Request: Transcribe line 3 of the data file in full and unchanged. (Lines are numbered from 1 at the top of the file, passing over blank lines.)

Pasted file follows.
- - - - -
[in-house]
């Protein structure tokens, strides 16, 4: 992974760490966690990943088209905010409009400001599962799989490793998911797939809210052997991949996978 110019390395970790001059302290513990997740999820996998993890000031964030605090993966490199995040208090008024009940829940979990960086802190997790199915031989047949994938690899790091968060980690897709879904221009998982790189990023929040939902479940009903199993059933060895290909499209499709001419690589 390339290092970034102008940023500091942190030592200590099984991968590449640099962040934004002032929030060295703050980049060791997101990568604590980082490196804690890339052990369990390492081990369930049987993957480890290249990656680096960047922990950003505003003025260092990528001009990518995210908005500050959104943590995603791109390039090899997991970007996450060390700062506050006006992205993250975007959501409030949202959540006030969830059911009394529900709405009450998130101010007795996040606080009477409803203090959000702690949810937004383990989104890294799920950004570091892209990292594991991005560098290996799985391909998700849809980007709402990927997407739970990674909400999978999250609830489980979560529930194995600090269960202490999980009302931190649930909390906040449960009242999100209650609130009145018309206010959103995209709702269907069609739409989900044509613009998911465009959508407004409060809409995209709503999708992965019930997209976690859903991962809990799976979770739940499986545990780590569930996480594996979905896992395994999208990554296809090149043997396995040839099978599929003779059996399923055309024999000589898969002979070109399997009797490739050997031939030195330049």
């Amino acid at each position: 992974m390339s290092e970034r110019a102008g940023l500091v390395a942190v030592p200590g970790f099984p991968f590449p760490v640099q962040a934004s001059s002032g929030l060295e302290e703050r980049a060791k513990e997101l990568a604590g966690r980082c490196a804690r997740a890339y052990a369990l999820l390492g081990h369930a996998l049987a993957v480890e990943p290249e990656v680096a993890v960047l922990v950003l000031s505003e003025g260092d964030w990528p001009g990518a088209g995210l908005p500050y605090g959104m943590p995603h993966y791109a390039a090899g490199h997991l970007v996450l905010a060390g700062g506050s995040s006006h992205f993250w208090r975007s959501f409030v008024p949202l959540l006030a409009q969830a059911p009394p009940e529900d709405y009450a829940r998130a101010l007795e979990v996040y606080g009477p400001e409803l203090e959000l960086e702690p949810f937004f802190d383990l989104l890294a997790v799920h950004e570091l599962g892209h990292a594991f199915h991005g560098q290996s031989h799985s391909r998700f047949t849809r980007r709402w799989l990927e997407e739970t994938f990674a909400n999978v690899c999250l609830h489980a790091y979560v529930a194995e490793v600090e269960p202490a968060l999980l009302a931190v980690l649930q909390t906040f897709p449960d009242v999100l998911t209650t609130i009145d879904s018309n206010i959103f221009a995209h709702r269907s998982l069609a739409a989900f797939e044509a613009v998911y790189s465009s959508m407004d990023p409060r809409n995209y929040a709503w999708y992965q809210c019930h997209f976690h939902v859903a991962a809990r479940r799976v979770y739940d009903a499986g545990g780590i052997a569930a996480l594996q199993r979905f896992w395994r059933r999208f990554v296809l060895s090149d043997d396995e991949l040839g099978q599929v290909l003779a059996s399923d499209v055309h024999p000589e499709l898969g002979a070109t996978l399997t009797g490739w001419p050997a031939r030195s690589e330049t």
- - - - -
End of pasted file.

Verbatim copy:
């Amino acid at each position: 992974m390339s290092e970034r110019a102008g940023l500091v390395a942190v030592p200590g970790f099984p991968f590449p760490v640099q962040a934004s001059s002032g929030l060295e302290e703050r980049a060791k513990e997101l990568a604590g966690r980082c490196a804690r997740a890339y052990a369990l999820l390492g081990h369930a996998l049987a993957v480890e990943p290249e990656v680096a993890v960047l922990v950003l000031s505003e003025g260092d964030w990528p001009g990518a088209g995210l908005p500050y605090g959104m943590p995603h993966y791109a390039a090899g490199h997991l970007v996450l905010a060390g700062g506050s995040s006006h992205f993250w208090r975007s959501f409030v008024p949202l959540l006030a409009q969830a059911p009394p009940e529900d709405y009450a829940r998130a101010l007795e979990v996040y606080g009477p400001e409803l203090e959000l960086e702690p949810f937004f802190d383990l989104l890294a997790v799920h950004e570091l599962g892209h990292a594991f199915h991005g560098q290996s031989h799985s391909r998700f047949t849809r980007r709402w799989l990927e997407e739970t994938f990674a909400n999978v690899c999250l609830h489980a790091y979560v529930a194995e490793v600090e269960p202490a968060l999980l009302a931190v980690l649930q909390t906040f897709p449960d009242v999100l998911t209650t609130i009145d879904s018309n206010i959103f221009a995209h709702r269907s998982l069609a739409a989900f797939e044509a613009v998911y790189s465009s959508m407004d990023p409060r809409n995209y929040a709503w999708y992965q809210c019930h997209f976690h939902v859903a991962a809990r479940r799976v979770y739940d009903a499986g545990g780590i052997a569930a996480l594996q199993r979905f896992w395994r059933r999208f990554v296809l060895s090149d043997d396995e991949l040839g099978q599929v290909l003779a059996s399923d499209v055309h024999p000589e499709l898969g002979a070109t996978l399997t009797g490739w001419p050997a031939r030195s690589e330049t």